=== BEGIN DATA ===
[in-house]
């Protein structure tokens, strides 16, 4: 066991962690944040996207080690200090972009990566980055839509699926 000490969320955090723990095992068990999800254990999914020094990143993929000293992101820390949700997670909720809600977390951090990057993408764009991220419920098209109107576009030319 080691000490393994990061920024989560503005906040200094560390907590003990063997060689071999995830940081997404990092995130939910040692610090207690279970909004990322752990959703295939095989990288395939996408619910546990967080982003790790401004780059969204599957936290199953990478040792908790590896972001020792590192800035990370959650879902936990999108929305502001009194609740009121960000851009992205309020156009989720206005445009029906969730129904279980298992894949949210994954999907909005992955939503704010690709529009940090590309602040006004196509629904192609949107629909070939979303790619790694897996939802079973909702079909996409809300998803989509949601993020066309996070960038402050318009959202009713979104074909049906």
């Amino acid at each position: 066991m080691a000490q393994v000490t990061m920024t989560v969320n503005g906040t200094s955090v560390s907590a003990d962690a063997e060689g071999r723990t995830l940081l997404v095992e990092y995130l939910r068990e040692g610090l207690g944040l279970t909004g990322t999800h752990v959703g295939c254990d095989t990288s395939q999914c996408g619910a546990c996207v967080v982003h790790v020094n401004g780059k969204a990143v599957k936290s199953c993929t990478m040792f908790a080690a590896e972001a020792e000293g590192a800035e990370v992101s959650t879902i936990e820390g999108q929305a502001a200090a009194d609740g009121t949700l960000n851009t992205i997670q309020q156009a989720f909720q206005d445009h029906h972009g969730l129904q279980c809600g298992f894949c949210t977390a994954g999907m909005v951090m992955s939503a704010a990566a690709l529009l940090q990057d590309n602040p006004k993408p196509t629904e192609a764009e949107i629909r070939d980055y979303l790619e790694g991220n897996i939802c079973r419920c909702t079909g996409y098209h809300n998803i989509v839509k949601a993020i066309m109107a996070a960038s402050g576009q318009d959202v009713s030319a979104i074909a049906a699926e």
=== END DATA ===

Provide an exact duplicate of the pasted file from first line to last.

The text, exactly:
[in-house]
């Protein structure tokens, strides 16, 4: 066991962690944040996207080690200090972009990566980055839509699926 000490969320955090723990095992068990999800254990999914020094990143993929000293992101820390949700997670909720809600977390951090990057993408764009991220419920098209109107576009030319 080691000490393994990061920024989560503005906040200094560390907590003990063997060689071999995830940081997404990092995130939910040692610090207690279970909004990322752990959703295939095989990288395939996408619910546990967080982003790790401004780059969204599957936290199953990478040792908790590896972001020792590192800035990370959650879902936990999108929305502001009194609740009121960000851009992205309020156009989720206005445009029906969730129904279980298992894949949210994954999907909005992955939503704010690709529009940090590309602040006004196509629904192609949107629909070939979303790619790694897996939802079973909702079909996409809300998803989509949601993020066309996070960038402050318009959202009713979104074909049906």
């Amino acid at each position: 066991m080691a000490q393994v000490t990061m920024t989560v969320n503005g906040t200094s955090v560390s907590a003990d962690a063997e060689g071999r723990t995830l940081l997404v095992e990092y995130l939910r068990e040692g610090l207690g944040l279970t909004g990322t999800h752990v959703g295939c254990d095989t990288s395939q999914c996408g619910a546990c996207v967080v982003h790790v020094n401004g780059k969204a990143v599957k936290s199953c993929t990478m040792f908790a080690a590896e972001a020792e000293g590192a800035e990370v992101s959650t879902i936990e820390g999108q929305a502001a200090a009194d609740g009121t949700l960000n851009t992205i997670q309020q156009a989720f909720q206005d445009h029906h972009g969730l129904q279980c809600g298992f894949c949210t977390a994954g999907m909005v951090m992955s939503a704010a990566a690709l529009l940090q990057d590309n602040p006004k993408p196509t629904e192609a764009e949107i629909r070939d980055y979303l790619e790694g991220n897996i939802c079973r419920c909702t079909g996409y098209h809300n998803i989509v839509k949601a993020i066309m109107a996070a960038s402050g576009q318009d959202v009713s030319a979104i074909a049906a699926e």